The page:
What could be more symptomatic than a week of heat waves never seen in France in June for the closing episode of the season dedicated to climate risk. More than ever, the challenges of climate change are tangible in our cities and territories: adaptation will be essential.
On this occasion, Ella Etienne-Denoy, Managing Director and Partner of Green Soluce, spoke in the Urban Chronicles to give you her expert opinion on emerging risks, existing solutions and the position of the sector’s players, because it is time to act!
Green Soluce : Why is climate risk at the heart of Green Soluce’s positionning today?
Ella Etienne : As we are experiencing a week of intense heat wave in Paris, let us take a moment to reflect on how sutainable our business activities really are in the face of climate change. Heat waves will multiply and intensify, as Météo France clearly indicates : Against 1 day of a heat wave today, we must expect 30 days of excessive heat per year in France by 2050. This is unprecedented and worrying. Climate change is indeed turning into a serious operational risk, thus a financial risk, especially for the real estate sector.
For Green Soluce, within its Sustainable Finance hub, it is therefore a priority to offer real estate players a dedicated approach to assist them in identifying and managing their financial exposure to climate risk.
Green Soluce : In concrete terms, what are the challenges of climate risk at the building level?
The real estate sector is especially sensitive to climate risk for three main reasons: high exposure to physical risk (floods, droughts, etc.), high financial exposure to the risks of transition to a low-carbon economy and the difficulty of carrying out costly adaptation investments in a context of uncertainty.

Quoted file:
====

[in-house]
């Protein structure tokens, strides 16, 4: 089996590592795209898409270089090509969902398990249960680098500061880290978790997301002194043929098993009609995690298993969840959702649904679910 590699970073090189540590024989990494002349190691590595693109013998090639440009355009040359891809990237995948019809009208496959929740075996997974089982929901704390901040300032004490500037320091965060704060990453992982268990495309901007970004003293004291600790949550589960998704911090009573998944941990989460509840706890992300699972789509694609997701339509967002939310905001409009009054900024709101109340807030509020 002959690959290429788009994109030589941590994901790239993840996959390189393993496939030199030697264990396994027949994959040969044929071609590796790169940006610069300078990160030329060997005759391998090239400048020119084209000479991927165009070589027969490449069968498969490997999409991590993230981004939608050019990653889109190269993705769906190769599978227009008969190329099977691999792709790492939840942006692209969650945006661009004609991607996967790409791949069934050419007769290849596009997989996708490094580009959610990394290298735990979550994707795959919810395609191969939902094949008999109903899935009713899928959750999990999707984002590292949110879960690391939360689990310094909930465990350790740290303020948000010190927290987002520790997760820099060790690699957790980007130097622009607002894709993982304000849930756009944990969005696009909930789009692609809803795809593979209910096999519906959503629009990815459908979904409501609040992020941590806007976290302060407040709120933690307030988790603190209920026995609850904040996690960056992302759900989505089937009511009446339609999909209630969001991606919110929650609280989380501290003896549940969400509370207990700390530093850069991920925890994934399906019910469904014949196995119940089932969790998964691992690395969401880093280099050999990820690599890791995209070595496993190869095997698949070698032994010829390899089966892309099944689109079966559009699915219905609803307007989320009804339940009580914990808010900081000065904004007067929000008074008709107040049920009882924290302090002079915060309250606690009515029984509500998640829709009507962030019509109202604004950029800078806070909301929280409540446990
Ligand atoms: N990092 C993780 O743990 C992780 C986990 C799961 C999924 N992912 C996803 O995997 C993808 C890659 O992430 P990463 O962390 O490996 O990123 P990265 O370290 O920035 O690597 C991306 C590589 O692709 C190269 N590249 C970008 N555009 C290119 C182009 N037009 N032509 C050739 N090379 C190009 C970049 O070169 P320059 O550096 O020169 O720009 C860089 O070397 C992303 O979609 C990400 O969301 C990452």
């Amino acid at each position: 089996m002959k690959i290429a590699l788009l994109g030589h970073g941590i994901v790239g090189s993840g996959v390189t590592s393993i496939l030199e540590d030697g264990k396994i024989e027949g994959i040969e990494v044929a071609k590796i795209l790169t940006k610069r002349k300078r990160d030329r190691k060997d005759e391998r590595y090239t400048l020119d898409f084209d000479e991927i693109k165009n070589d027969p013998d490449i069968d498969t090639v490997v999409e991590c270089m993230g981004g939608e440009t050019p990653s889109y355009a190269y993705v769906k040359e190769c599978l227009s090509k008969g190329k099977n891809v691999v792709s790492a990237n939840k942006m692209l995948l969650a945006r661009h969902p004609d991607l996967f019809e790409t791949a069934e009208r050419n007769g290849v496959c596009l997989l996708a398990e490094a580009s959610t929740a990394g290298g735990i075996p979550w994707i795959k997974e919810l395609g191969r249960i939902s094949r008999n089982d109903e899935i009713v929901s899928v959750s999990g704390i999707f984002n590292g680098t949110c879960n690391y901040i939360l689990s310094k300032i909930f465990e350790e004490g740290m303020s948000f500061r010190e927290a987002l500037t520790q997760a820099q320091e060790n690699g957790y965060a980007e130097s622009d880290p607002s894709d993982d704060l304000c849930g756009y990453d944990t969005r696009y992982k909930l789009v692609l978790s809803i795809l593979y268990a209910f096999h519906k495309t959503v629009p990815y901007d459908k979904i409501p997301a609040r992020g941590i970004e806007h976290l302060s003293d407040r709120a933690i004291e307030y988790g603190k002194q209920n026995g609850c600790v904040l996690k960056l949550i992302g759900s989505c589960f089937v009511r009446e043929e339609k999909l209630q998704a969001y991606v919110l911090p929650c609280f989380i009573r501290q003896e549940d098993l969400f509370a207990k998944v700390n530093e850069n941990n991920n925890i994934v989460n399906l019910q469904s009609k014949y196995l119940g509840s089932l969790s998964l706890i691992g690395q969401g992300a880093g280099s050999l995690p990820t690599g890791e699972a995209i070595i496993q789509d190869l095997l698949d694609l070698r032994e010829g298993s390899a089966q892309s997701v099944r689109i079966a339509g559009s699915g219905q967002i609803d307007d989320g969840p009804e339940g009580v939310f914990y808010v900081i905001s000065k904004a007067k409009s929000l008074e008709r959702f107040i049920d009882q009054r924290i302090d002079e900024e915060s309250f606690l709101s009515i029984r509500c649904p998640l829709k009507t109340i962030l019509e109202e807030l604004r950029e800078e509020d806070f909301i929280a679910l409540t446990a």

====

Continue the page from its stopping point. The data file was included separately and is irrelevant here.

In terms of physical risks, rising temperatures for example, create a threat to the health of city dwellers : the frequency of hot days will exacerbate the urban heat island phenomenon and increase air pollution and the risk of mortality. Let us recall the 2003 heat wave – which is now considered as the relevant baseline in terms of summer temperatures in France and across Europe – that caused 15,000 deaths. A serious public health issue is at stake and the real estate industry plays a key role in improving the resilience of cities! In this context, the intrinsic “resilient” feature of buildings will increasingly be considered as a competitive advantage for real estate developers and investors by combining comfort and sobriety.
Transition risks in the transition towards a low-carbon economy must also not to be overlooked. Regulations, market developments or technological innovations have a direct impact on the valuation of a building and make it run the risk of becoming a “stranded asset” or “failed asset”, i.e. an obsolete building affected by a high devaluation. In the context of developing a European taxonomy – or classification – of activities considered as “green”, real estate players must actively take these developments into account in order to maintain and continue to attract investors.
Green Soluce : The transition to air-conditioning seems inevitable, how can we prevent this critical situation from taking place?